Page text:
Would I Lie To You?

Enter the world of literary agents at your peril…

It really takes courage to go out there, you know?

My friend was recently on a super-competitive fellowship residency, and she told me that she was getting rejections from other things even while she was at that one. The vaunted “thick skin” is a necessary trait for a life in any creative field. I understand and accept.

The thing that gets me, though, is when the gatekeepers are so actively demeaning. We already know that it’s hard, right? We don’t need to be told, along with that, that the people who run the show are cynical and cruel.

Let me back up.

I had a little time one morning, no live project on the desk that I could make progress on in the 45 minutes I had available, so I thought, “Let me look at the roster of literary agents again. I’m really proud of my most recent manuscript, let’s get it out there.” So I went to the Association of Authors’ Representatives website, because they have a pretty decent statement of professional ethics for their members. I entered a few keywords to narrow my search, and wound up with 39 possibles. The first one had an absolutely abysmal website, a whole can of 2003, so I passed and went to number two, an agent who owned her own agency in LA. No immediate red flags, though her website was nothing to write home about, either. But it wasn’t fully disastrous, so I Googled her to see if she had a web presence or had done interviews, so that I could learn a little about her.

And that was the end of my gumption for the day.

Here’s a selection of quotes from an interview:

  • [How many queries do you get in a day?] I don’t measure them on a daily basis, but I would say that I get maybe 100 a week, and maybe several hundred a month. But most can be dealt with very quickly because in many cases people will send me a query for something… that I know immediately is not something I would be interested in or publishable.
  • [What percentage of queries will you ultimately decide to represent?] Zero to one. If I take on one project from a query that I receive, that’s a lot.
  • [How about conferences? Do you get writers at conferences?] I’m being more selective as to the conferences I go to because the material isn’t always there… Conferences are great but they’re just temporary and they’re evanescent and you come away with some things, but it’s like the people who keep buying all the writing books, but then they don’t write. Or they keep going to conferences and then they don’t write.
  • [What common mistakes do you see in queries?] They haven’t done their research to help crowded marketing… they have no social media skills that they can bring to this platform. No one knows them.
  • [Let’s close with a fun question. Which of these three people would you most like to have dinner with? Alice Waters, William DeVries, Elon Musk.] I probably would want a talk with Elon Musk…. because he thinks so large on so many levels. Even now he is letting people go and cutting his business so he can produce that cheaper car.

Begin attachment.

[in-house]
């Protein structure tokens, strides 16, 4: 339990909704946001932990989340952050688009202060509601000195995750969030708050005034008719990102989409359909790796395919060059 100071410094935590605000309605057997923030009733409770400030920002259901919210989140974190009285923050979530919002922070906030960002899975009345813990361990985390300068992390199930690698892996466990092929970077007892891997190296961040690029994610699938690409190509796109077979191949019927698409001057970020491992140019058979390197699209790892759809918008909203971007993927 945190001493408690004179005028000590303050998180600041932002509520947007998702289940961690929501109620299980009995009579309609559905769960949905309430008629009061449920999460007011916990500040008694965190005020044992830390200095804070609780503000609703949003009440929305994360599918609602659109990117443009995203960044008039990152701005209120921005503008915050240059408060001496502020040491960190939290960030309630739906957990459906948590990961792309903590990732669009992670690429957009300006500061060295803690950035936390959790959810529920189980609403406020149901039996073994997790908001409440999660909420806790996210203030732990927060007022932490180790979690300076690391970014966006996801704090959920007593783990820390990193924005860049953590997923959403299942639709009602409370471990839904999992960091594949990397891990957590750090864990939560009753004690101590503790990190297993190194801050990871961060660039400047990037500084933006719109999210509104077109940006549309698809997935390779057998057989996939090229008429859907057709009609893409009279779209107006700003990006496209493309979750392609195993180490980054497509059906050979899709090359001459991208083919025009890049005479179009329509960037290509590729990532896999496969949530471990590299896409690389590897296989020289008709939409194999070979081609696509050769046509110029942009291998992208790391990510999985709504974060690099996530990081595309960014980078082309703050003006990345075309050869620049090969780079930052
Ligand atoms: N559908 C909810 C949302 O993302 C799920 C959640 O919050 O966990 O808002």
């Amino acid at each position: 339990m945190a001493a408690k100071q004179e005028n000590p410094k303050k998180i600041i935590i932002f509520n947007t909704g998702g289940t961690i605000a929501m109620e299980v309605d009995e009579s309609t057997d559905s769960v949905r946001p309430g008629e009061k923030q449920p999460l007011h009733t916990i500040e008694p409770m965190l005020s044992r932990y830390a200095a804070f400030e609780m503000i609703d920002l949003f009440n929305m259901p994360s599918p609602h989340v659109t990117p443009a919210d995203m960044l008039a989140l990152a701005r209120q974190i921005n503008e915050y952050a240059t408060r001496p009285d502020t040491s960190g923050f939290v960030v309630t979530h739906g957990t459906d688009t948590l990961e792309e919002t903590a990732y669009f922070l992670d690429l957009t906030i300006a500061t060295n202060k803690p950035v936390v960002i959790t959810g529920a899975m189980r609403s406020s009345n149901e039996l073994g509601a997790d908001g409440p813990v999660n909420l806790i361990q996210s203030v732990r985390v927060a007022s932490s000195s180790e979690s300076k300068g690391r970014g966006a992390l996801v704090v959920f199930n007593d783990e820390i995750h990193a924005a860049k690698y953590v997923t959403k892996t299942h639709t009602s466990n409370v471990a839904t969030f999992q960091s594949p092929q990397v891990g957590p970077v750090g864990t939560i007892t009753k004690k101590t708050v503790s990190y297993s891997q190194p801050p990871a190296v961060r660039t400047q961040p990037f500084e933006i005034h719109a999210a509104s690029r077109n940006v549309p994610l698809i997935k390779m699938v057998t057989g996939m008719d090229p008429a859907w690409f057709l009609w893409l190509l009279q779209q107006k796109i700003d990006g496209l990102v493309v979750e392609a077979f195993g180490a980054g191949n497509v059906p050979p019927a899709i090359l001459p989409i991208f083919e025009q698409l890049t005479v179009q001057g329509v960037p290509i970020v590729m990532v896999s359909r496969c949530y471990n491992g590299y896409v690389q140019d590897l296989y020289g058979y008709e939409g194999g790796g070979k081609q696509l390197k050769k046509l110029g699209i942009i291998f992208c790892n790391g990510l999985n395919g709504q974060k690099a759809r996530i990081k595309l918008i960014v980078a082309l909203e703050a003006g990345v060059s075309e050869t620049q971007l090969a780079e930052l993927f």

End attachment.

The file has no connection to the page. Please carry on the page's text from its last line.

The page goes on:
So let’s break this down. She doesn’t take any queries, really, but she’s still got her web portal open, and she still goes to conferences once in a while. Why? Why keep up the pretense that unless you’re Khloe Kardashian, you’ll ever get past the receptionist? Just say Closed to New Clients and call it good; if Khloe really wants to work with you, she knows you’ll answer the phone for her. You’ll always answer the phone for someone who’s known, someone with a “platform” that you had absolutely no hand in building but can smell that 15% commission from miles away, like a bear stealing food from a parked car.

She thinks that most writers, even the ones serious enough to go to conferences, aren’t willing to put in the work. When she goes to conferences, she’s giving feedback to writers, which is fine for them, but SHE’s not getting any dough from it, so really, why bother.

And the thing she admires about Elon Musk, the example she uses about him “thinking so large,” is that he’s as ruthless as she is with other people’s lives. [THERE’s a dinner table I can avoid, thank you very much…]

It would be sad if this agent were an outlier, but no. I participated in the comments section of a senior agent’s blog for a few months, an agent who was routinely cynical and bitter and proud of it, imagining that it was among her more endearing traits. As Bugs Bunny once said with a sly grin, “Ain’t I a stinker?” I actually sent SLUSH to her a few months ago, with enormous trepidation, and she replied that she wasn’t taking any new writers. Hmm… not what your web portal says…

And here’s the deal. That same day, about two hours later, I negotiated with a client for a job that’ll be worth about six grand. It took me an hour to write the proposal and an hour to talk it through on the phone, for a job that’ll pay me way more than the advance on a first novel. It’s not about the money. Writing is NEVER about the money. But the people in the industry absolutely sell books for the money, and there’s the fatal mismatch. So the writers say that our job is to write the thing that’s never been written before, and the agents say that our job is to provide them comparable titles and a marketable brand name so that the book sells itself.

A cynic knows the price of everything and the value of nothing, as Oscar Wilde once said. It’s a shame that the wrong people have the keys.